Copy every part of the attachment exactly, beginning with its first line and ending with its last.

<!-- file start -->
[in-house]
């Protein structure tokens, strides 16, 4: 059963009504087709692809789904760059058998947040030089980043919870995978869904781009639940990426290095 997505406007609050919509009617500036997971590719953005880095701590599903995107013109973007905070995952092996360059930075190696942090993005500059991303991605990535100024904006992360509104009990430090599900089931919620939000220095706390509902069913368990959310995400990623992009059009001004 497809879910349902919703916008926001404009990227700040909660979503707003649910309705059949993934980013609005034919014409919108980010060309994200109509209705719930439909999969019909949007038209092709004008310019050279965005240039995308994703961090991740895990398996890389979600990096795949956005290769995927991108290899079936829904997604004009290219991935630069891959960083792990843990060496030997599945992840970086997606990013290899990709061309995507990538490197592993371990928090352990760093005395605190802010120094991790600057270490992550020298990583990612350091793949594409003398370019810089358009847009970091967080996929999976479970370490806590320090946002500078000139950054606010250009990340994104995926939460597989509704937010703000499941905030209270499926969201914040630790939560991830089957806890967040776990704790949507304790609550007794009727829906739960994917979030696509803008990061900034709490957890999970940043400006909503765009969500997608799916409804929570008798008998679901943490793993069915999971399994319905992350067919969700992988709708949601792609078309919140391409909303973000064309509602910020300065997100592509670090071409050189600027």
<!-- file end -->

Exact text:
[in-house]
């Protein structure tokens, strides 16, 4: 059963009504087709692809789904760059058998947040030089980043919870995978869904781009639940990426290095 997505406007609050919509009617500036997971590719953005880095701590599903995107013109973007905070995952092996360059930075190696942090993005500059991303991605990535100024904006992360509104009990430090599900089931919620939000220095706390509902069913368990959310995400990623992009059009001004 497809879910349902919703916008926001404009990227700040909660979503707003649910309705059949993934980013609005034919014409919108980010060309994200109509209705719930439909999969019909949007038209092709004008310019050279965005240039995308994703961090991740895990398996890389979600990096795949956005290769995927991108290899079936829904997604004009290219991935630069891959960083792990843990060496030997599945992840970086997606990013290899990709061309995507990538490197592993371990928090352990760093005395605190802010120094991790600057270490992550020298990583990612350091793949594409003398370019810089358009847009970091967080996929999976479970370490806590320090946002500078000139950054606010250009990340994104995926939460597989509704937010703000499941905030209270499926969201914040630790939560991830089957806890967040776990704790949507304790609550007794009727829906739960994917979030696509803008990061900034709490957890999970940043400006909503765009969500997608799916409804929570008798008998679901943490793993069915999971399994319905992350067919969700992988709708949601792609078309919140391409909303973000064309509602910020300065997100592509670090071409050189600027």